Steven Topper LCPC

When we’re young, we learn how to gain attention. It is the currency of childhood. Vying for the affection and care of our parents, our peers, our teachers, is not only normal, but it’s also necessary. Through this, we learn connection, communication, and compassion. And often this doesn’t stop after high school. We may often see loved ones working really hard to gain the attention of the people in their world, to mixed results. Through this lens, we might understand social media as a hope of fostering some attention. 

Us humans tend to be enormously imaginative (see: the internet, airplanes, surgery…) and this ingenuity does not stop at scientific invention. When we see how eager we all are for love and attention, we may begin to notice the incredible creativity and diversity of strategies through which we attempt to get our needs met. For many of us, there is one strategy that does come with issues: pity.

Gaining empathy and compassion from others often requires us to experience sorrow and pain. We feel very little empathy for the billionaire who cannot go to Rome for vacation due to coronavirus. It is often that people see our misfortune and sorrow and this elicits care and, ultimately, attention. When we’re down, we want the support, care, and love of others. Because we are community-oriented creatures, this support is of vital importance. It’s not uncommon for people to notice (often nonconsciously) that one way to get love and care is through others feeling pity for them.

Utilizing pity to get attention can seem egregious and dishonest. Yet there are subtle ways that this happens all the time. When we are struggling with a work deadline and tell our team that we only slept four hours (when really it was five); when a friend asks how our day was and it was slightly difficult and we say, “It’s been one of the hardest days I’ve had;” when we post to social media about ways in which we’ve been wronged. What we can see is that often, pity gives us not just attention but also an excuse for some behavior. We may think of the teenager getting pulled over for speeding begin to cry as an attempt to get out of the ticket. While using pity for attention can work in the short term, there are often long term issues with navigating our communities in this way. In many ways, pity can appear like a drug for us. It gets us what we want at the moment, often to longer-term costs.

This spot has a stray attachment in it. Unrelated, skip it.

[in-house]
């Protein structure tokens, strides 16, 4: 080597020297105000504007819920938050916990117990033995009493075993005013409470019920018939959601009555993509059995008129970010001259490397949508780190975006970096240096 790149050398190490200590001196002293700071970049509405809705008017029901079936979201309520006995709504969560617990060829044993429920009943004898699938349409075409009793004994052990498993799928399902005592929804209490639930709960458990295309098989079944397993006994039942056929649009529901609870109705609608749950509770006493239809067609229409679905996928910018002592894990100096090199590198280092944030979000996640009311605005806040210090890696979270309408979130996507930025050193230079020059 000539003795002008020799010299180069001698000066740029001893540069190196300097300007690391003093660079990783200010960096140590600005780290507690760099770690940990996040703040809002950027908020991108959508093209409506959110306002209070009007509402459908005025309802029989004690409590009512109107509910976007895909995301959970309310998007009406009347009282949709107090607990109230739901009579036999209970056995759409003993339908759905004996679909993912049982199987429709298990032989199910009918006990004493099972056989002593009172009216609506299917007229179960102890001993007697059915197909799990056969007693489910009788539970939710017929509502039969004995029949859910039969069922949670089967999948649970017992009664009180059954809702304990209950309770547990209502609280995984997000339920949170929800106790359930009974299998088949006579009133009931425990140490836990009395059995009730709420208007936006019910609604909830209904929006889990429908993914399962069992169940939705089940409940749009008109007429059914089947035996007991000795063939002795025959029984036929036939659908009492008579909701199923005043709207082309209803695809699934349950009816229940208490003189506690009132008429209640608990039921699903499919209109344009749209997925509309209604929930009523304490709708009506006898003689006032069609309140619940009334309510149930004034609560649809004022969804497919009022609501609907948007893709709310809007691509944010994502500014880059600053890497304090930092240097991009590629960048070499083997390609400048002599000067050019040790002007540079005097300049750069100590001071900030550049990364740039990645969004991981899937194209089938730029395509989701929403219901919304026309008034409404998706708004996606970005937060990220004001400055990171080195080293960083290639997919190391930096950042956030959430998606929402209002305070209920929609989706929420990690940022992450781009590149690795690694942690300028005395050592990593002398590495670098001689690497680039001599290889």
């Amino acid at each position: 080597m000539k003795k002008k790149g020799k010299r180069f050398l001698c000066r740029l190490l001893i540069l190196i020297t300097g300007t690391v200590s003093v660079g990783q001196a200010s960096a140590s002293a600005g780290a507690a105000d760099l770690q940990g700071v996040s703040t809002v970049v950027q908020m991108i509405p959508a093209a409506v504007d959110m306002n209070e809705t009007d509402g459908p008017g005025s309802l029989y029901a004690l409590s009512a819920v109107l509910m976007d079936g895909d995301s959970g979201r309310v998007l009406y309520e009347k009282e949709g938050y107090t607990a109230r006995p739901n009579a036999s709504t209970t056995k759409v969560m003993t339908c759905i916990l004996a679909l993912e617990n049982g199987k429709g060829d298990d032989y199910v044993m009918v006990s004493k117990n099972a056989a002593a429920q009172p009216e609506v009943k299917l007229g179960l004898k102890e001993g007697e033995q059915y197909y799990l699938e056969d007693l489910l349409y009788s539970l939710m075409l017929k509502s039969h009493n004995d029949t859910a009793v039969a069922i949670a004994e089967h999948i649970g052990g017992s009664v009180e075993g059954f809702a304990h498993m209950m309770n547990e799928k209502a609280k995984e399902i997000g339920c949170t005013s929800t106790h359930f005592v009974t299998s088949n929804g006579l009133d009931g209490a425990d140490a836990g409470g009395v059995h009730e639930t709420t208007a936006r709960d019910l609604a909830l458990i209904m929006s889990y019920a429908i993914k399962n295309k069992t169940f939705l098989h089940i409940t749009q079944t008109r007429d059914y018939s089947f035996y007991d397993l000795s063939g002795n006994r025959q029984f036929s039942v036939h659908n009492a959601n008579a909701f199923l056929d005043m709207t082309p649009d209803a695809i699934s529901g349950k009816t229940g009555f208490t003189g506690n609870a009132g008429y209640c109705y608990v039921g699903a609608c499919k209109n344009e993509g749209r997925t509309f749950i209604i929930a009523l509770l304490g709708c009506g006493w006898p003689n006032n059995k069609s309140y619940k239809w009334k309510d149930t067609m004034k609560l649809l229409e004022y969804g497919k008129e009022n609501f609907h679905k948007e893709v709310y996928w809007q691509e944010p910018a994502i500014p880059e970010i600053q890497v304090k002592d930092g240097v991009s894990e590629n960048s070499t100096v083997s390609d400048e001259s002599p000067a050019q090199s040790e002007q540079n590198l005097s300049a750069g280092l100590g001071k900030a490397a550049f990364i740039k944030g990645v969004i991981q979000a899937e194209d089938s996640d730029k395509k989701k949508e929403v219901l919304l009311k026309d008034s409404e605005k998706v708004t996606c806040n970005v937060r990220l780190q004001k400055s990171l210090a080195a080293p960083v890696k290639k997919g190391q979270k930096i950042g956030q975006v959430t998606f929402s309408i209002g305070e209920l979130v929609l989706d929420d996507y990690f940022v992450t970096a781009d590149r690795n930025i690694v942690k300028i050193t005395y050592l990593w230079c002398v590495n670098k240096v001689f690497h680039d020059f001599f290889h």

One major drawback of using pity is that our relationships begin to be predicated upon our suffering. We look more and more for friends to support us and when they don’t, we may feel slighted and alone. Further, those support people may feel burdened and tired from helping and begin to turn away. We may also avoid being held accountable for our behaviors, which in the short term can alleviate discomfort, but often brings more challenging long term issues. Finally, it’s likely that engaging in our relationships in this way will lead us to engage with ourselves similarly. We may be more likely to let ourselves off the hook for not meeting our own expectations (It was such a hard day, I deserve that extra drink). Engaging with our worlds through the lens of pity may make for a sorrowful world and one where we are trapped by our reasons for being stuck.

It’s important to note that on some levels, all of us do this. There can be a sour taste in our mouths when we think about using pity for support. When destigmatized, we are more likely to own up to these behaviors. Engaging in honest, open communication about asserting our needs directly from others can help. Holding ourselves accountable to small goals and celebrating those wins with others may also lead to healthier outcomes. And ultimately, self-compassion can get us unstuck from the traps of our excuses, allowing us to take more control in our lives.

Talk to your therapist to learn more ways to care about your physical and mental health for a better quality of life. Contact Symmetry Counseling today to meet with one of our Chicago counselors in-person or via online counseling.